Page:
Tuesday, December 18, 2007

Intergalactic violence

Astronomers and/or science reporters are trying to sex up some astronomical events that are taking place in a distant galaxy.

Black hole 'bully' blasts galaxy

by Paul Rincon, BBC Science reporter, Monday, 17 December 2007.
It is the first time this form of galactic violence has been witnessed by astronomers.

The larger of the two galaxies in 3C321 - dubbed the "death star galaxy" by the astronomers - has a jet emanating from the vicinity of the black hole at its centre. The unfortunate smaller galaxy has apparently swung into the jet's line of fire.

This jet could be causing all sorts of problems for the smaller galaxy it is pummeling.

It is possible that it would not all be bad news for the galaxy being struck by the jet. The massive influx of energy and radiation from the jet may induce the formation of large numbers of stars and planets once its initial wake of destruction is complete.

I sympathize with the desire to describe some distant and obscure phenomenon in Homeric terms (and brave 3C321 smashed his pitiless particle stream into the unseeing face of the oncoming galaxy, scattering planets with the force of his blow). Homer did the opposite - describing the actions of heroes as if they possessed the unstoppable force of planets.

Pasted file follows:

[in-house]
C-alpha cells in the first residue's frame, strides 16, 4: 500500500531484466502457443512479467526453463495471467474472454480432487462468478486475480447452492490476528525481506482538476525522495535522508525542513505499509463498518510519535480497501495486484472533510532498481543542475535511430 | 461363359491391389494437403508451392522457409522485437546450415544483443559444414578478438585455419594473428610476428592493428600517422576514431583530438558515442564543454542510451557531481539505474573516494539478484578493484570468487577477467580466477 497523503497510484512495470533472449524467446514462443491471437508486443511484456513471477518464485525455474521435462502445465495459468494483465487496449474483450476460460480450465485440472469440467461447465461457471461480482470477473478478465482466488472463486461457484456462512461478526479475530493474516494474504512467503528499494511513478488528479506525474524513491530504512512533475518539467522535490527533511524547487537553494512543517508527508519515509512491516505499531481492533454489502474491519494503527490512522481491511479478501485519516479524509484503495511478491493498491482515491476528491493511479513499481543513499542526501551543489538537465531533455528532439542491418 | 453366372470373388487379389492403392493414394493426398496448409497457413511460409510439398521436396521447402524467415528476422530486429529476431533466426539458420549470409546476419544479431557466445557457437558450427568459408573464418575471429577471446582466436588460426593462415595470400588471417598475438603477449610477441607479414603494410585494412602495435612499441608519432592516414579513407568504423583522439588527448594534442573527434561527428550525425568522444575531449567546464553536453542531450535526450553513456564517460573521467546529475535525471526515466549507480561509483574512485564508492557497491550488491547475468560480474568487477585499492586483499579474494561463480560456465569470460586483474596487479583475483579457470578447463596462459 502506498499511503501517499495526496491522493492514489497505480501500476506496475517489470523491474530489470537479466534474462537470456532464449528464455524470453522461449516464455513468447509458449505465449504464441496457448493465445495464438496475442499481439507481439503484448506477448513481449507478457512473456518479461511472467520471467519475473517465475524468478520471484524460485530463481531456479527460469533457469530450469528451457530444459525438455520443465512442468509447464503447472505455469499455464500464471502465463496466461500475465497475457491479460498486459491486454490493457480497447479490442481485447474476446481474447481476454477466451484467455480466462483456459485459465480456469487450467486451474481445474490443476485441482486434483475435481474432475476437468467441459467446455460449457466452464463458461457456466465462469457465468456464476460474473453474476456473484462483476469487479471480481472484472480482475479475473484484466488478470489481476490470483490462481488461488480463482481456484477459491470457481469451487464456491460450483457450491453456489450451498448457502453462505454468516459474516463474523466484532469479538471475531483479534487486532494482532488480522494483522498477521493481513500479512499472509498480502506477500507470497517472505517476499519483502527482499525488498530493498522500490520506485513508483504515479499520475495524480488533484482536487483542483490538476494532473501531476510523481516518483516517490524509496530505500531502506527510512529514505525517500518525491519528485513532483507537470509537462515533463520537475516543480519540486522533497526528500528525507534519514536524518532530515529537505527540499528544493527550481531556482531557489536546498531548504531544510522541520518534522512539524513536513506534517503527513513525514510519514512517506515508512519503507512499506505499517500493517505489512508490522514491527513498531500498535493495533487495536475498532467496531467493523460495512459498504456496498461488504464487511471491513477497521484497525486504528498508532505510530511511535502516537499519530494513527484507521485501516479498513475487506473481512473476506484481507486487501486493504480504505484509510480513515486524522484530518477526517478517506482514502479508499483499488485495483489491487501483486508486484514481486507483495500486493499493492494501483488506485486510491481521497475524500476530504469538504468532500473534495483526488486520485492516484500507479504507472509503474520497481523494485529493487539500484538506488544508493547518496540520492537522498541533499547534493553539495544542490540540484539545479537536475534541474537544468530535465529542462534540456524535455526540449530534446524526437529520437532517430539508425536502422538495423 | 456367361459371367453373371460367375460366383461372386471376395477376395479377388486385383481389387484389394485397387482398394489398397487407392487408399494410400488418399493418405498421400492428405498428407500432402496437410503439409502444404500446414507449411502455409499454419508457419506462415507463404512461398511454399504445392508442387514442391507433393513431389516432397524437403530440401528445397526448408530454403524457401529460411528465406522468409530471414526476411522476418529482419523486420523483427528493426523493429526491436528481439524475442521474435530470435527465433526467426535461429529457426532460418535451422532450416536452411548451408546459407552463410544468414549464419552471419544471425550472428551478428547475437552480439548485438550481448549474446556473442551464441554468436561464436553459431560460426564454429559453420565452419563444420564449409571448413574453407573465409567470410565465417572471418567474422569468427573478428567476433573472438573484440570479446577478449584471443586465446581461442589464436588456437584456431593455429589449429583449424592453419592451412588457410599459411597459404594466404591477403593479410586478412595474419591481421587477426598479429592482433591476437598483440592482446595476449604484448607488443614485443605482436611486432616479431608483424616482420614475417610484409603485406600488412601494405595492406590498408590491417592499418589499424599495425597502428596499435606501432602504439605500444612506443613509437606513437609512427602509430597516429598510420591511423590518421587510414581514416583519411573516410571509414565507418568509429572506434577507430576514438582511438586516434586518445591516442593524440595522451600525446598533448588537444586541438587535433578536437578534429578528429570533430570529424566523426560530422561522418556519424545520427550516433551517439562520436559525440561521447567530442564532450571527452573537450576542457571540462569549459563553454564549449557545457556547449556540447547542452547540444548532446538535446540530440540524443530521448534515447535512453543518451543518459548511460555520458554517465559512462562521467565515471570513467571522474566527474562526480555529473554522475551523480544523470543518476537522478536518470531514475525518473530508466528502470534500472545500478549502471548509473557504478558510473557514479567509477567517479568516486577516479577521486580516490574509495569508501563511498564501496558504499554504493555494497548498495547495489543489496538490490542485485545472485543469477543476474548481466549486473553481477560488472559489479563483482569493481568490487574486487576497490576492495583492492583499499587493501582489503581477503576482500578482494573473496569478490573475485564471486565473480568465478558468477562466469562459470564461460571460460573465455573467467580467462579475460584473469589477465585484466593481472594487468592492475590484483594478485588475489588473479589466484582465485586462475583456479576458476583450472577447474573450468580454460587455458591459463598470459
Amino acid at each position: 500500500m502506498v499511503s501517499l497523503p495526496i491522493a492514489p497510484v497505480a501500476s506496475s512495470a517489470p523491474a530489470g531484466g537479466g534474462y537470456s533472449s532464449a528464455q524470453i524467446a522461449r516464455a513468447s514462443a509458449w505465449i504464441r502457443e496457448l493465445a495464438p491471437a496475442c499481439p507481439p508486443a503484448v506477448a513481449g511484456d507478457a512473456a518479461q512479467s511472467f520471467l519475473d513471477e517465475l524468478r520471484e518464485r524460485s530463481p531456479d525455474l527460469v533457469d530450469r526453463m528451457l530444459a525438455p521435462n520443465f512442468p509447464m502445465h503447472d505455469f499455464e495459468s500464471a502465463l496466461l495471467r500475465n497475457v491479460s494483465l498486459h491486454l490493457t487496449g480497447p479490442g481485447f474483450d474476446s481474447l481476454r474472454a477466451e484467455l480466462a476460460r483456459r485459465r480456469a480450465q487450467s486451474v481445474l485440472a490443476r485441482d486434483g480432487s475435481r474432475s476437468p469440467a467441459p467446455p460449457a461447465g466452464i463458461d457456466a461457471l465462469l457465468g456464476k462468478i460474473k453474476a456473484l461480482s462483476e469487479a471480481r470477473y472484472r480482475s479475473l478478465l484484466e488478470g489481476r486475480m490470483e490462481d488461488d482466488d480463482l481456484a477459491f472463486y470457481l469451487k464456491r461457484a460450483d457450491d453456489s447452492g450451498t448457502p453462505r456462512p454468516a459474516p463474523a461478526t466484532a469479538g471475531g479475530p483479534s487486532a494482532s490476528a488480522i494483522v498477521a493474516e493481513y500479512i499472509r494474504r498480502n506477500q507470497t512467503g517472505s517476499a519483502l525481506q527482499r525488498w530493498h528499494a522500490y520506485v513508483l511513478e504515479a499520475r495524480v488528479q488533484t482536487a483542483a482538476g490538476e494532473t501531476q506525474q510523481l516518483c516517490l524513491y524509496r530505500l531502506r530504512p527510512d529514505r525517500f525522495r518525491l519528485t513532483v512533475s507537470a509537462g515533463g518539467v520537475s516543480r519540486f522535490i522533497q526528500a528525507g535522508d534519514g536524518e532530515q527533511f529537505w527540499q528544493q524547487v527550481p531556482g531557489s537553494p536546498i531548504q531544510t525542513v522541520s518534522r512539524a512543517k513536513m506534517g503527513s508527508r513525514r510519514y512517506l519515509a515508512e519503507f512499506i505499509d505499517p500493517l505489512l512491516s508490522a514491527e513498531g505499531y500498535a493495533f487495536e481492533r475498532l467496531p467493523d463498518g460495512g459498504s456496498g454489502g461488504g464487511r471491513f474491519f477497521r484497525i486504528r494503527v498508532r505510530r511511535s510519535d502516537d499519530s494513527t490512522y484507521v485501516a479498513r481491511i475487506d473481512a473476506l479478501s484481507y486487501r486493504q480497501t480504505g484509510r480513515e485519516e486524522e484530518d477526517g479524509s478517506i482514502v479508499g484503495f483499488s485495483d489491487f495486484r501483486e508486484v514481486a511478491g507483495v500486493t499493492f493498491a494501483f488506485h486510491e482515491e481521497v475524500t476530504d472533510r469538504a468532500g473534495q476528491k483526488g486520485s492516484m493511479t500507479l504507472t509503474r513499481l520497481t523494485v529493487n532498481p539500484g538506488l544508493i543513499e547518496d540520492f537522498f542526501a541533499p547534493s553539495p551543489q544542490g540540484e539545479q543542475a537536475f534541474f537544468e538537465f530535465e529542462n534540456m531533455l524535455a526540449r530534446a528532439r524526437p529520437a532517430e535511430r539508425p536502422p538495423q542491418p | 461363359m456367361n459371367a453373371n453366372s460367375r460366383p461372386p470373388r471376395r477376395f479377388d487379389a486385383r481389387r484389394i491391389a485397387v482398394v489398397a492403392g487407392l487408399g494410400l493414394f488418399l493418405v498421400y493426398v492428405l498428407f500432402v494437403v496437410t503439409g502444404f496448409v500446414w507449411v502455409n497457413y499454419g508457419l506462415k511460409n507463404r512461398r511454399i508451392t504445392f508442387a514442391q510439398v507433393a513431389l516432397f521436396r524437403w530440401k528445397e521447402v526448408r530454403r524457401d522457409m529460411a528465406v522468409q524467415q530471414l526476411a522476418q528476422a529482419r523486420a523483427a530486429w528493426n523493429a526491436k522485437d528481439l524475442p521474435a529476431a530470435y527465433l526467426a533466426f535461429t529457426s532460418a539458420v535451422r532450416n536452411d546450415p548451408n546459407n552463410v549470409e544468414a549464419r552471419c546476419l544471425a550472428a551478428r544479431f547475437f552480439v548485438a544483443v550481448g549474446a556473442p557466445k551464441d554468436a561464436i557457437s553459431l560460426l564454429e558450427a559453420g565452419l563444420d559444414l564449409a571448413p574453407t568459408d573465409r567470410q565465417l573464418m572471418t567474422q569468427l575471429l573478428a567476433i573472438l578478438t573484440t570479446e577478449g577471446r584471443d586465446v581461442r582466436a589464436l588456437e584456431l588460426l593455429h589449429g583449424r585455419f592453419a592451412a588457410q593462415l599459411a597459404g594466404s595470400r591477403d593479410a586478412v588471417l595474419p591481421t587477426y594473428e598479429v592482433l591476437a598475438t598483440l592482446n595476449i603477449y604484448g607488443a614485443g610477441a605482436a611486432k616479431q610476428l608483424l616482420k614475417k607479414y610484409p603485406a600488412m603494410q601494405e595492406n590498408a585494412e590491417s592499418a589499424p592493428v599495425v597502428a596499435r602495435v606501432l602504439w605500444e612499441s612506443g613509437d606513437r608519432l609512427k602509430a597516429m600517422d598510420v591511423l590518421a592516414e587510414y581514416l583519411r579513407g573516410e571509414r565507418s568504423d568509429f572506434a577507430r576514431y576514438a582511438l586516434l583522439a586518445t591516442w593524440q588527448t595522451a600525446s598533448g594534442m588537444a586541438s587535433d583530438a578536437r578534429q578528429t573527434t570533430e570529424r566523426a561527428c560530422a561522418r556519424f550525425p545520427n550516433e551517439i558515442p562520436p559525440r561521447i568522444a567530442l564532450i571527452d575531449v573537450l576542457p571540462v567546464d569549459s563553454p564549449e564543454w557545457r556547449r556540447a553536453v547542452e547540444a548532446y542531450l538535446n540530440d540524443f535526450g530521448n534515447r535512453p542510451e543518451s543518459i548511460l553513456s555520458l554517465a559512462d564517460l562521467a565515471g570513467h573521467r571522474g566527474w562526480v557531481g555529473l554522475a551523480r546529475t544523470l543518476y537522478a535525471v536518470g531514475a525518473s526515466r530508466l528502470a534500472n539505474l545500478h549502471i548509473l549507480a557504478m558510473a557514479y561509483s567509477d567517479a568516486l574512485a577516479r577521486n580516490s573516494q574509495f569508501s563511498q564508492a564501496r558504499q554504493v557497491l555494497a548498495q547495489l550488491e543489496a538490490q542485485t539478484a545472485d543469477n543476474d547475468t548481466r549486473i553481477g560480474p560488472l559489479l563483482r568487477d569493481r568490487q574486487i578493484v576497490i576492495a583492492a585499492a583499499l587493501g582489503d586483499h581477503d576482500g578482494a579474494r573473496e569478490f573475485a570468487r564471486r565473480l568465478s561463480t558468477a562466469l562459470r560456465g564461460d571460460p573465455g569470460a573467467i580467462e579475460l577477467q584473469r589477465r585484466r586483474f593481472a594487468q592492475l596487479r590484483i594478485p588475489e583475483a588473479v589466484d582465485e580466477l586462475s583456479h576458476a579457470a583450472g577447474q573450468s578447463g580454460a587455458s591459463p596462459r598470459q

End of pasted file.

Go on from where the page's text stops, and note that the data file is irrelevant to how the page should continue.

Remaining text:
But it's bad science. Galaxies don't have problems or bad news. And the idea that the bad news might be moderated by the happy creation of stars and planets is just pathetic.

Wikipedia: Pathetic Fallacy


auyon said...

I don't think its fair to say that its bad science, because the BBC science section isn't meant to be taken as a scientific journal. The author was just contextualizing the event in an entertaining way for readers.

Richard Veryard said...

But it wasn't just the BBC journalists - it looked like the astronomers themselves were using this language. I agree it's entertaining, and perhaps there is a positive effect of presenting science in this way, but I still think that there was something rather odd about the superimposed context.